Inflation threat looms over India
While in other emerging markets inflation is decreasing rapidly, in India it is still the main problem
Inflation is still Indias biggest challenge, experts warned yesterday as the countrys central bank cut interest rates by a quarter-point.
Changyong Rhee, the Asian Development Banks chief economist said that inflation was a serious issue for India. Speaking to Emerging Markets, he said it was the largest challenge currently facing politicians and legislators trying to juggle two balls at the same time high prices and slowing growth.
The Reserve Bank of India cut its policy rate by a quarter of a percentage point to 7.25% yesterday, in line with expectations.
Rhee said the best that Delhi could hope for in the current climate was to stabilise inflation around the 7.5% mark, a level that wasnt really very low at all.
Few countries historically suffer from inflation quite the way India does. Wholesale prices have eased in the past 12 months, though they still rose by just shy of 7% year-on-year in March.
But it is consumer prices that really hurt a country reckoned by the World Bank to be home to a third of the worlds poor. Consumer price inflation rose in March at an annualized rate of 10.4% in rural India, and by 10.3% in towns and cities. They are among the highest rates in Asia, and several percentage points above the other four Brics countries.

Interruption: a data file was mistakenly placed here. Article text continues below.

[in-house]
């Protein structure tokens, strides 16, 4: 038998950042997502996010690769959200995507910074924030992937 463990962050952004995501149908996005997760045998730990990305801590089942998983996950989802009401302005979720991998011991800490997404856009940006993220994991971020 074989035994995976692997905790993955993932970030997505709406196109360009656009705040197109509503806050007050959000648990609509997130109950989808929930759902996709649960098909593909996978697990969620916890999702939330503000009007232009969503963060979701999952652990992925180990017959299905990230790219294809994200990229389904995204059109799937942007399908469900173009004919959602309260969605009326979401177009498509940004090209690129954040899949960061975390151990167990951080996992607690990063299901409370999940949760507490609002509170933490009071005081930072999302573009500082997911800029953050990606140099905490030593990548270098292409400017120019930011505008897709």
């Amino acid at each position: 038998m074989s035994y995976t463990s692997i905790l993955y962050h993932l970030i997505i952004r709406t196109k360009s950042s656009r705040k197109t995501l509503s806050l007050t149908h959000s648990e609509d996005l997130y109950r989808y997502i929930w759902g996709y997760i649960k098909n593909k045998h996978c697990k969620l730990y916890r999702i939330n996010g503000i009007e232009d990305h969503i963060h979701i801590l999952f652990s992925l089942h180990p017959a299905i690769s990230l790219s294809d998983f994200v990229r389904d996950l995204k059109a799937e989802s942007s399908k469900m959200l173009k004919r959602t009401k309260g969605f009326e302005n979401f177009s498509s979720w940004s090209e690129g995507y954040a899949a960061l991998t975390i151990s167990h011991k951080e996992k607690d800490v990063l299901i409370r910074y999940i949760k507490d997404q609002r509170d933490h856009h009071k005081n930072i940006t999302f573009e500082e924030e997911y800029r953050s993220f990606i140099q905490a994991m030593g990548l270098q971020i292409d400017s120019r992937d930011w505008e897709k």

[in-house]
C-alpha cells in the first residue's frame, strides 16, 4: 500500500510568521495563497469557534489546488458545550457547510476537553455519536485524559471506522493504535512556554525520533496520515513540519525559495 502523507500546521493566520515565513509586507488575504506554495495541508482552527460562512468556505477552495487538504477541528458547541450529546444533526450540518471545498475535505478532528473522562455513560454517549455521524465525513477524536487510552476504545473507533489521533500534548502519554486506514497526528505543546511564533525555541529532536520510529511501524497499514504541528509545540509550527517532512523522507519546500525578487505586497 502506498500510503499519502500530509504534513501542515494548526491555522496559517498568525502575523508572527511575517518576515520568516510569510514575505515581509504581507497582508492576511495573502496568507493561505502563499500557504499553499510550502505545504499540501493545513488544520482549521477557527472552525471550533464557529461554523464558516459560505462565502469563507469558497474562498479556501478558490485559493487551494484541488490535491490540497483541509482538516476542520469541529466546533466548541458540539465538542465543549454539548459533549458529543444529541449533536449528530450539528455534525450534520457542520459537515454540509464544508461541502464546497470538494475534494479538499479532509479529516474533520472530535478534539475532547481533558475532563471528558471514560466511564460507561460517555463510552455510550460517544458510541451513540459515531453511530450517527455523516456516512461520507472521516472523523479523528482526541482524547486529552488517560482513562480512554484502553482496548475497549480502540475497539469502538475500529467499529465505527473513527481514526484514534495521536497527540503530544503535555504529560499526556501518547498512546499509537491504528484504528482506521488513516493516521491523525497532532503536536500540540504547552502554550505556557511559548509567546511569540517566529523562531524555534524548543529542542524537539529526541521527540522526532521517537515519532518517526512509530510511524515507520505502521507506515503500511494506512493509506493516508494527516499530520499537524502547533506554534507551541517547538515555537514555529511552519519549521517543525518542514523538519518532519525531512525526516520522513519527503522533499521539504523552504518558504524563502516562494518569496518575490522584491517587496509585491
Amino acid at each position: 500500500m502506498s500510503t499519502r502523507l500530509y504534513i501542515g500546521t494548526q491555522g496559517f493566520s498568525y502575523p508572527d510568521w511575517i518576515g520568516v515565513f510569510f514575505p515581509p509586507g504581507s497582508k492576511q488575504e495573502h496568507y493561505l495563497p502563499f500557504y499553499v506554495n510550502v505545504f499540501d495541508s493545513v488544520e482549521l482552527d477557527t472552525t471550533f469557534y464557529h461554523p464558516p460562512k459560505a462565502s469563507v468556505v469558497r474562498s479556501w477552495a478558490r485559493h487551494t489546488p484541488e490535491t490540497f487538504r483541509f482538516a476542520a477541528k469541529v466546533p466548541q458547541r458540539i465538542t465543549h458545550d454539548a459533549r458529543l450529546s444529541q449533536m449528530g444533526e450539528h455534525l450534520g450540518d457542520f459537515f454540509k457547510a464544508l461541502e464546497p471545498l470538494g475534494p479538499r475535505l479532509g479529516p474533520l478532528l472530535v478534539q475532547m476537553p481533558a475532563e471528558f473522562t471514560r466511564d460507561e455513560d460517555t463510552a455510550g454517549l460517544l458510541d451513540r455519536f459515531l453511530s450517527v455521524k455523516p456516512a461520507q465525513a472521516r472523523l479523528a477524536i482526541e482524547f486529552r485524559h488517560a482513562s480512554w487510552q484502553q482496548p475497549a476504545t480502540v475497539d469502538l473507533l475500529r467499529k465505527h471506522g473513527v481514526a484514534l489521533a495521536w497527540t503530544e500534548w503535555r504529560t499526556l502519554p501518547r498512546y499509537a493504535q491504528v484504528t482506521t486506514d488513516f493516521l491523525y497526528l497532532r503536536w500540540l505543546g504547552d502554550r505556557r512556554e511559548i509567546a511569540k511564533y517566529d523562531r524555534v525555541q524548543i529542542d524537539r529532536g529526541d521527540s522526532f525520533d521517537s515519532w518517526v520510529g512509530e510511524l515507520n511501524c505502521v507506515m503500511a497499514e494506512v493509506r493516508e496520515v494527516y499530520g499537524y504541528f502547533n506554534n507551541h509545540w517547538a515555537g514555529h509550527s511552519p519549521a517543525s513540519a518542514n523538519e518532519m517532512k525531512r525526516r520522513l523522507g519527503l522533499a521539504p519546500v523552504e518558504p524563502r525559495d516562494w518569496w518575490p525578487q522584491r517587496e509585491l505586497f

Chandra Kochhar, CEO and managing director of Indias private lender ICICI Bank, described inflation as one of three key challenges facing Asias third-largest economy, along with deficits and a stumbling economy. Indias current account deficit has widened over the past year to 5%, while the economy was this week tipped by the World Bank to grow by just 6.1% in 2013.
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There is an obvious solution to inflation, albeit one with political implications. Last year, the government finally passed a foreign direct investment (FDI) law permitting foreign corporates and investors to own a majority of multi-brand retail outlets in the country, opening the door to global supermarket names like Carrefour, Tesco and Walmart.
Those mega chains may lack supporters in some Western countries, but in the developing world they are often godsends. The introduction of hypermarkets to Eastern Europe in the 1990s helped boost employment and slash stubbornly high inflation, a phenomenon known as the Walmart effect.
In India, this has mixed connotations. Thousands of family-run dime-store operations will go to the wall in the coming years. However an expanding middle-class is likely to fall in love with air-conditioned supermarkets offering choice and low prices.
Rhee said he believed food inflation in India was largely a result of supply and not demand constraints and that supermarkets could soothe Indias inflation headache just as they once did in central and eastern European countries.
But foreign supermarket chains have not really been tested yet in India, and the finer details of last years retail FDI law have yet to play out in public. Multi-brand retailers will remain barred from a few states that refused to sign the law.
The main challenge will be convincing Indias leaders to have the courage of their own convictions, said Rhee. Politicians do think about poor people, and they do care about how many small shops will lose out, he said.
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